Summary:

Seeing a car reversing over a blind rise ahead of us in the Pilanesburg, I got excited at what was likely chasing him. He stopped to confirm, “a large elephant is chasing me”.
I parked side on, readied for the quick getaway and lined up my camera. More exciting than the what, was the who. I couldn’t believe my luck as I saw Amarula, likely South Africa’s most iconic elephant, cresting the hill. The sun broke below the clouds to quickly bath him in warm light, just before he got too close for comfort. Amarula died on 8 February 2022, suspected of old age, he was estimated at 65 years old. He was a colossus and a legend.

Detail (if you wish to read on)

As I’m sure you are aware, Amarula, probably South Africa’s most iconic elephant passed away earlier this year.

I have always visualized a shot of a big elephant cresting a hill above me to the true stature of these majestic giants in an image. I was in the Pilanesburg the same week that Mavuso, another legendary elephant of Pilanesburg was killed in a fight. I knew that he was one of the original elephants introduced into the Park to restore order to the younger bulls but didn’t fully know the story. I researched him that night as well as the other 5 elders who were introduced.

In 1979, over 6000 animals were introduced to the Pilanesburg National Park in what was know as “Operation Genesis”. As fully grown elephants were hard to transport, many young orphaned elephants were introduced. Due to the complex social structures and without older bull elephants being present, many young bull elephants entered sexual maturity unusually early. There may have arguably been some trauma as well from being orphaned. This lead many adolescent bulls to cause havoc, flipping cars and killing multiple rhinos. It was decided that big mature bull elephants needed to be introduced to restore order. Normally young bulls are kicked out of matriarchal breeding herds where they then join up with older males. They provide the big bull with protection and he provides them with mentorship which the matriarch provides her family. There were six mature bills which were introduce in 1998 from the Kruger National Park to restore order to the land of the flies. One elephant stood out, Amarula. He was the tallest of these elephants and a huge tusker to boot.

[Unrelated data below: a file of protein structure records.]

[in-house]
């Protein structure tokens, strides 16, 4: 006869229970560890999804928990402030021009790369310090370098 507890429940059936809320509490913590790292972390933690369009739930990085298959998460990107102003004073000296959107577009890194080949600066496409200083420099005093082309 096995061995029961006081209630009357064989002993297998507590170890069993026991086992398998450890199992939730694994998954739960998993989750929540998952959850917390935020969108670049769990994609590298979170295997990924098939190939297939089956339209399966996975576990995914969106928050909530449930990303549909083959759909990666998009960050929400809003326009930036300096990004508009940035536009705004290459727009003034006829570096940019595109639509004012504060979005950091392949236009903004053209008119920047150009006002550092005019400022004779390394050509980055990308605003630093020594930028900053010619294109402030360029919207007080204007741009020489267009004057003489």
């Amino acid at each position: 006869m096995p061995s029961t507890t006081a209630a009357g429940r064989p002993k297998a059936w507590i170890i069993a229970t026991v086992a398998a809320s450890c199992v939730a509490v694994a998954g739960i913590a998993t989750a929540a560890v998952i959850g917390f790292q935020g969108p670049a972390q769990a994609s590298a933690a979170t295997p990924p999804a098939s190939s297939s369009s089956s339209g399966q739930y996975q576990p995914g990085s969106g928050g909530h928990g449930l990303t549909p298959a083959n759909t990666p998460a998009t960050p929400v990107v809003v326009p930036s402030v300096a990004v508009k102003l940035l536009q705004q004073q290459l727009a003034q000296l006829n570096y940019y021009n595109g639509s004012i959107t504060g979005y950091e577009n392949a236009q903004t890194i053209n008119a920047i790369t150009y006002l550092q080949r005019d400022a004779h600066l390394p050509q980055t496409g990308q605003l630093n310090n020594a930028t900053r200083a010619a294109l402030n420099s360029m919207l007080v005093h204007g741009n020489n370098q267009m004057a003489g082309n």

Amarula became famous for crushing and flipping the occasional car himself, featuring in many a YouTube video.

The next day, we headed out for our afternoon game drive and as we neared a steep hill and blind rise in the road, a BMW came reversing over the hill at a fair amount of speed. I guessed what may be happening and I quickly stopped him to confirm. He told me a massive elephant was chasing him down the road. I parked our car side on, ready for a quick turnaround and got my camera ready. To my surprise, not only was it a big elephant cresting the hill and towering over us below, it was the iconic Amarula. The light was terrible with stormy clouds in the background and he came charging over the hill with his ears firmly pinned back. As he got almost too close for comfort, the sun dipped below the clouds on the horizon, his ears blew forward and I managed a couple quick shots before we too had to hightail it out of there. We parked up on a parallel road and watched him across the valley torment the cars for a few kilometres.

I got home and downloaded my shots, thinking about Mavuso’s passing in the days before and that Amarula too was getting on, thinking I might have captured my best and probably last shot of this legend.

Icons like Amarula not only restore order to their direct ecosystem, their impact transcends their species, inspiring us all to conserve.

Thanks so much,